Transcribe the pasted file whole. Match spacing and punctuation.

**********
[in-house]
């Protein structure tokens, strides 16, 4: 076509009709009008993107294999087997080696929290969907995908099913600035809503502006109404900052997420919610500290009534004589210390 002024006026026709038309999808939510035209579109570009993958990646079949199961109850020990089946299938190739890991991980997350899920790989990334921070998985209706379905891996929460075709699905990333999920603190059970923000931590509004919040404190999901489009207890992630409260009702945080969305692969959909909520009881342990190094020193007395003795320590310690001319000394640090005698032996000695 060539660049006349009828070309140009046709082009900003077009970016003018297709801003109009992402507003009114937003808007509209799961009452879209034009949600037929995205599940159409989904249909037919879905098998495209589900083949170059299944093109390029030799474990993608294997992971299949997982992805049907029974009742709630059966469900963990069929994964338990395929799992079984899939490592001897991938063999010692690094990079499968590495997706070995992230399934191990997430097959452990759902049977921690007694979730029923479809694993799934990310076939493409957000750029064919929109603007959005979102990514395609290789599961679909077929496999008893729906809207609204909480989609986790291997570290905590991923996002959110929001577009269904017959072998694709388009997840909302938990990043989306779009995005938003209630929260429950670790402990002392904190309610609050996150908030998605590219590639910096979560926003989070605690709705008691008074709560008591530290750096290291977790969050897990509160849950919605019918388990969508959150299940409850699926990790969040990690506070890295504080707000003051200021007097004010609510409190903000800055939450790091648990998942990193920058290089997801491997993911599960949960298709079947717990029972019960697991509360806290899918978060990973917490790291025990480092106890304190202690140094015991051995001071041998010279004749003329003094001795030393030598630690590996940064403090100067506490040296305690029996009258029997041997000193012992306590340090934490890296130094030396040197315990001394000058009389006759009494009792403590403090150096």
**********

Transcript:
[in-house]
């Protein structure tokens, strides 16, 4: 076509009709009008993107294999087997080696929290969907995908099913600035809503502006109404900052997420919610500290009534004589210390 002024006026026709038309999808939510035209579109570009993958990646079949199961109850020990089946299938190739890991991980997350899920790989990334921070998985209706379905891996929460075709699905990333999920603190059970923000931590509004919040404190999901489009207890992630409260009702945080969305692969959909909520009881342990190094020193007395003795320590310690001319000394640090005698032996000695 060539660049006349009828070309140009046709082009900003077009970016003018297709801003109009992402507003009114937003808007509209799961009452879209034009949600037929995205599940159409989904249909037919879905098998495209589900083949170059299944093109390029030799474990993608294997992971299949997982992805049907029974009742709630059966469900963990069929994964338990395929799992079984899939490592001897991938063999010692690094990079499968590495997706070995992230399934191990997430097959452990759902049977921690007694979730029923479809694993799934990310076939493409957000750029064919929109603007959005979102990514395609290789599961679909077929496999008893729906809207609204909480989609986790291997570290905590991923996002959110929001577009269904017959072998694709388009997840909302938990990043989306779009995005938003209630929260429950670790402990002392904190309610609050996150908030998605590219590639910096979560926003989070605690709705008691008074709560008591530290750096290291977790969050897990509160849950919605019918388990969508959150299940409850699926990790969040990690506070890295504080707000003051200021007097004010609510409190903000800055939450790091648990998942990193920058290089997801491997993911599960949960298709079947717990029972019960697991509360806290899918978060990973917490790291025990480092106890304190202690140094015991051995001071041998010279004749003329003094001795030393030598630690590996940064403090100067506490040296305690029996009258029997041997000193012992306590340090934490890296130094030396040197315990001394000058009389006759009494009792403590403090150096």